W18 engine

From Wikipedia, the free encyclopedia
Jump to navigation Jump to search
Tatra T955, air-cooled W18 engine from 1943.
Isotta Fraschini Asso 750, liquid-cooled aircraft engine.

A W18 engine is an eighteen-cylinder W engine which usually has a single crankshaft with three banks of six cylinders arranged in a downward-pointing broad arrow configuration.

An early example is the Isotta Fraschini Asso 750 used to power the Italian Savoia-Marchetti S.55 seaplanes flown by Italo Balbo into Chicago in 1933. This engine used the same layout as a recent series of engines produced by Bugatti – basically a vertical six with two adjacent banks set at 60° each to make a W-18. In Hispano-Suiza 18R the angle was 80°.

In 1967, Scuderia Ferrari engineer Franco Rocchi built an experimental 65×50mm, 498 cc W3 engine, effectively a single crankpin module, in order to assess the potential for a 3-litre W18 Formula 1 engine.[1] Although the engine developed 480 bhp at 11,000 rpm and 160 bhp per litre, the idea was abandoned. Subsequently in 1972 Formula 1 rules were changed to outlaw the use of engines with more than 12 cylinders. Rocchi used this module as the basis for a ​3 12-litre W12 engine for Life Racing Engines in 1988, although this was infamously unsuccessful.[1]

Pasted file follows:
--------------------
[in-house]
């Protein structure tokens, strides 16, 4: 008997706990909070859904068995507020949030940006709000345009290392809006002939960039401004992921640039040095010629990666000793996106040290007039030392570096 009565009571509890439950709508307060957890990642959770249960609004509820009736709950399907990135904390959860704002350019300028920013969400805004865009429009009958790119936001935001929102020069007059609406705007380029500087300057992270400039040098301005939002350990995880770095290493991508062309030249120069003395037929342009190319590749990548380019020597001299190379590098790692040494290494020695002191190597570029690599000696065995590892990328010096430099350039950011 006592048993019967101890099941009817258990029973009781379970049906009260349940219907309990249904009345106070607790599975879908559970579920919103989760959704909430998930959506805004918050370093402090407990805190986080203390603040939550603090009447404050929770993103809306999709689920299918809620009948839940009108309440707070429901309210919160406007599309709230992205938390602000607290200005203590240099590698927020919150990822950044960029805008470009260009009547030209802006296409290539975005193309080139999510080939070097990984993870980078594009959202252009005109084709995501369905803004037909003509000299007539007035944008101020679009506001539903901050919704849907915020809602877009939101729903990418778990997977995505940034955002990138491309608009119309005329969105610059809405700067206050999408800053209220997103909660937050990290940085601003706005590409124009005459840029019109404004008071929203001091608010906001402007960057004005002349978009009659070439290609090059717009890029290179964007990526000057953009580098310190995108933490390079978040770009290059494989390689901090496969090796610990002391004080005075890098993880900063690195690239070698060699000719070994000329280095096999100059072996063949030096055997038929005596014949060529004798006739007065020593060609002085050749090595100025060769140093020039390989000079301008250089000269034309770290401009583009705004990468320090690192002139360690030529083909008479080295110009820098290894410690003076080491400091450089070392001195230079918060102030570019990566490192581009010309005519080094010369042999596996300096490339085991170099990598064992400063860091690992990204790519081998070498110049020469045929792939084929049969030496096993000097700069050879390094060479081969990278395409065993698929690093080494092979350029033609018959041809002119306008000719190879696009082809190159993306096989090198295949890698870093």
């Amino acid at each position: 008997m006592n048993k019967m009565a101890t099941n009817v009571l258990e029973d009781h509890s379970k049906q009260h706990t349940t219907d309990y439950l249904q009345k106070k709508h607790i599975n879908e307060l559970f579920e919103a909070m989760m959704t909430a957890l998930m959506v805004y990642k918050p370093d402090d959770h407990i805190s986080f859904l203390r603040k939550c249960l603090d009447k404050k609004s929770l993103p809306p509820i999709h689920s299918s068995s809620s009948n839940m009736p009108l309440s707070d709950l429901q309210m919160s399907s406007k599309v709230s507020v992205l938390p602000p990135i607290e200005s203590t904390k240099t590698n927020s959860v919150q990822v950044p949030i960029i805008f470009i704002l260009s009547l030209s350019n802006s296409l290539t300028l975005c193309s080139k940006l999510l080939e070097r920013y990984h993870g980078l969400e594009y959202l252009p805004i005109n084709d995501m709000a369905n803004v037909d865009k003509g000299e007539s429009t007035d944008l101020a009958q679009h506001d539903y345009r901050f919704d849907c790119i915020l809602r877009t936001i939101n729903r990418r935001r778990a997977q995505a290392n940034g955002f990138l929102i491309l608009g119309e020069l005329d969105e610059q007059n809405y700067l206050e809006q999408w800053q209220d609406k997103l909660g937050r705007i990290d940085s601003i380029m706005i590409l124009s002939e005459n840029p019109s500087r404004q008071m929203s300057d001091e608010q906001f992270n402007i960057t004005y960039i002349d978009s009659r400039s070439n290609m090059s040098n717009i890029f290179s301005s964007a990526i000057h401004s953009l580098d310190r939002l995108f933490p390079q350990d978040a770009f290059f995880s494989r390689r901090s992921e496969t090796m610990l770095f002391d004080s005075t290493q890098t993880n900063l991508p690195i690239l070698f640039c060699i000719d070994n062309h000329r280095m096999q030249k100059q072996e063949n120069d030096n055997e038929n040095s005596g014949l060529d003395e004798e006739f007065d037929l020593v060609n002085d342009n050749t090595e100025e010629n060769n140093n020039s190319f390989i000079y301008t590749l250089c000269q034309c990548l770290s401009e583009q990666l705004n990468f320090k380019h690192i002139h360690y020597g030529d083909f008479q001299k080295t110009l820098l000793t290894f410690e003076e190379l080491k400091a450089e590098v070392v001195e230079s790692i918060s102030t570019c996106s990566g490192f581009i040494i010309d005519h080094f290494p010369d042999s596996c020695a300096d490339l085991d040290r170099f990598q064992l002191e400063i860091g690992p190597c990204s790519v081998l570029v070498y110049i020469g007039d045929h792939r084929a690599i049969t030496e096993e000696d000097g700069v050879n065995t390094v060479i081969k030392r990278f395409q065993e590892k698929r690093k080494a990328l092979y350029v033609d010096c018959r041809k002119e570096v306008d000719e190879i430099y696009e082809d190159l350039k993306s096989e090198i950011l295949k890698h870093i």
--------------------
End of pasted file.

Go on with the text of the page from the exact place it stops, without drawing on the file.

Recent W18 engines powered the Bugatti EB118, Bugatti EB218, Bugatti 18/3 Chiron and Bugatti EB 18.4 Veyron concept cars in the late 1990s. This engine featured three banks of six cylinders set 60° apart. The W18 engine was abandoned due to shifting problems.[citation needed]


  1. ^ a b Ludvigsen, Karl (2005). The V12 Engine. Sparkford, Yeovil: Haynes Publishing. pp. 356–357. ISBN 1-84425-004-0.

External links[edit]